Fair Maid of Italy, The

Anon. (1593)

Historical Records

Performance Records

Playlists in Philip Henslowe's diary

Fol. 8v (Greg, I.16)

In a listing headed as follows:
"In the name of god Amen begninge the 27 of
desembʒ 1593 the earle of susex his men
Res at the fayer mayd of ytale the 12 Jenewary 1593 .................................... ixs
Res at the fayer mayd of ytaly the 21 of Jenewary 1593 .................................... xxijs

Fol. 9 (Greg, I.17)

In a listing headed as follows:
Jn the name of God Amen beginning at easter 1593
the Quenes men & my lord of Susexe to geather
Res at the fayer mayd of Jtaley ye 4 of aprell 1594 21 of Jenewary 1593 .................................... xxiijs

Theatrical Provenance

"The Fair Maid of Italy" first appears in the diary in the offerings of Sussex's players at the Rose. It does not carry Henslowe's enigmatic "ne"; apparently, then, it was a play that had been in production for some time. Sussex's players gave performances at the Rose for about seven weeks, 27 Dec 1593 through 6 Feb 1594, during which time they offered "The Fair Maid of Italy" twice for an average return to Henslowe of 15s. 6d. Two months later, the play appeared among the offerings "to geather" of Sussex's men with the Queen's players. It does not appear elsewhere in extant theatrical documents.

Probable Genre(s)

Comedy (Harbage)

Possible Narrative and Dramatic Sources or Analogues

None known.

References to the Play

None known.

Critical Commentary

Malone (p. 293) and Collier (p. 33) have no comment on the "fair maid" of the title or on the play itself; neither does Fleay, BCED, but he does note its additional appearance in the joint offerings of Sussex's men with the Queen's men on 4 April 1593/4 (2.299, #125). Greg II confirms the absence of previous commentary by observing that "[n]othing is known of this piece" (#35, p. 159).
McMillin asks a crucial question with implications for the performance history of "The Fair Maid of Italy." He asks, "Why should Sussex's men—and the Queen's men, for that matter—have established connections with Henslowe in 1593-94?" (p. 215). His answer is in the form of "what if": "Suppose that Sussex's men appeared at Henslowe's playhouse because at that time, like the other companies in the Diary for the 1590s, they were associated with Edward Alleyn" (p. 218). One inference that could follow from McMillin's supposition is that Sussex's players—by mid-December 1593—were an amalgam of players from companies undergoing transition, one of which companies was Strange's men with whom Alleyn had recently been associated. Some number of Strange's players transitioned to the Chamberlain's players in June 1594 (i.e., Thomas Pope, John Heminges, William Kempe, and Augustine Phillips). The identity of Sussex's players and breadth of their careers are unknown.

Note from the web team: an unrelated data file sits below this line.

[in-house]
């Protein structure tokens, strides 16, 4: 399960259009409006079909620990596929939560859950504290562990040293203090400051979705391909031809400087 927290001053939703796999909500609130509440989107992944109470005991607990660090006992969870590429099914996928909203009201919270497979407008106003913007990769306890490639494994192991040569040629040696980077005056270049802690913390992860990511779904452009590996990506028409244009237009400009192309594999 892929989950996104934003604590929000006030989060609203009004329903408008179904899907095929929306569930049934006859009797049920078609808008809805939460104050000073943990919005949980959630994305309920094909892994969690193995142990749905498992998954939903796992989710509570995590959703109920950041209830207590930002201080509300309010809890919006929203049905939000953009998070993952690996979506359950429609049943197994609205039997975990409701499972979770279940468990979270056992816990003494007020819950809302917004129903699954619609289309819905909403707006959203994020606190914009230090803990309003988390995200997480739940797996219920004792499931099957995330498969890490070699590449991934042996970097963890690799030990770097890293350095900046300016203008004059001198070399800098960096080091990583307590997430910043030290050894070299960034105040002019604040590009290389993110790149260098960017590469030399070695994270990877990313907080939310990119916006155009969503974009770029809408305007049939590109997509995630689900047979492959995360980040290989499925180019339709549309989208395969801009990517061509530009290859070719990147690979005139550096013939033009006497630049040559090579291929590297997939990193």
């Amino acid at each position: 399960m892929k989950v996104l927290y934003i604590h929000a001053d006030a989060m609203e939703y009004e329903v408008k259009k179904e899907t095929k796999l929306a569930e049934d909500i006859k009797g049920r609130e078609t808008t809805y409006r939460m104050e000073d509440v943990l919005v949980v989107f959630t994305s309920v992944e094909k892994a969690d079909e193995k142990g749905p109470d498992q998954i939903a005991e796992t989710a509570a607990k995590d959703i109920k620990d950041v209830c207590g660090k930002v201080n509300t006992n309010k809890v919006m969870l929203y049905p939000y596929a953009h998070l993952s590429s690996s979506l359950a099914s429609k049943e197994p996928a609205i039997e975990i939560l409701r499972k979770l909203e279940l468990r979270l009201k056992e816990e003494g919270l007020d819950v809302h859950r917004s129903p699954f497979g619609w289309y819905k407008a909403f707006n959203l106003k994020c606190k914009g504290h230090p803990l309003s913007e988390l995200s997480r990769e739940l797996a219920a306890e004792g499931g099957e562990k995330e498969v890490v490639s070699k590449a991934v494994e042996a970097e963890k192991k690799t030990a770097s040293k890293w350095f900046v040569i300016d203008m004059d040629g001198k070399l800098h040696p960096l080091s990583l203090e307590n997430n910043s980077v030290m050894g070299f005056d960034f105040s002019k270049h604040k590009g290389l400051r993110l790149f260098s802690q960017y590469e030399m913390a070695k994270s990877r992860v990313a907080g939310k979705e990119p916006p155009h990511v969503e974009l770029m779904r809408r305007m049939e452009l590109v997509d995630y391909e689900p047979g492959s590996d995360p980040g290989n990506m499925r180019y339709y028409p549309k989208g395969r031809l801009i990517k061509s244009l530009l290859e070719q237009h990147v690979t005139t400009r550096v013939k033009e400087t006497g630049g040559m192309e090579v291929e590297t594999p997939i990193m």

Knutson argues that Sussex's men were not as marginal a company in December 1593 as they are often considered (p. 462). In the course of that argument, she observes that its offerings during the run at the Rose brought in respectable receipts to Henslowe, even though most of the plays—now lost—have had no impact on discussions of the theatrical marketplace. Speaking of "Fair Maid" specifically, she notes that for the Rose weeks of performance, "Fair Maid" is the only play in Sussex's repertory that "averages under 20 shillings, yet it is the one play from the January run that is picked up when Sussex's Men play with the Queen's Men in Easter Week" (p. 465).
Wiggins, Catalogue #926 thinks the setting of the play was "probably" Italy.

For What It's Worth

Although no narrative or dramatic analogues are known, some guesses may be warranted. The designations "fair" and "maid" were widespread in early modern English repertory offerings. The most notable relatively contemporary extant play is Fair Em, and it is reasonable to extrapolate from that example that the fair maid of Sussex's play was a commoner, doubtless pursued by various unsuitable suitors but perhaps one desirable one. On the other hand, the nationality of Italy in the title suggests generic connections with lost plays such as "The Love of a Grecian Lady," "Grecian Comedy," and "The Love of an English Lady." Incidentally, the latter set are roughly contemporary with "The Fair Maid of Italy" also; they belong to the repertory of the Admiral's men in 1594-5. Of course, it is always possible—with that "foreign" connection—that the Italian fair maid had an exotic sexuality, as apparently "Hiren the Fair Greek" did in "The Turkish Mahomet and Hiren the Fair Greek."

Works Cited

Knutson, Roslyn L. "What's So Special about 1594." Shakespeare Quarterly 61.4 (2010): 449-67.
McMillin, Scott. "Sussex's Men in 1594: The Evidence of Titus Andronicus and The Jew of Malta." Theatre Survey 32 (1991): 214-23.

Site created and maintained by Roslyn L. Knutson, Professor Emerita, University of Arkansas at Little Rock; updated 9 February 2012.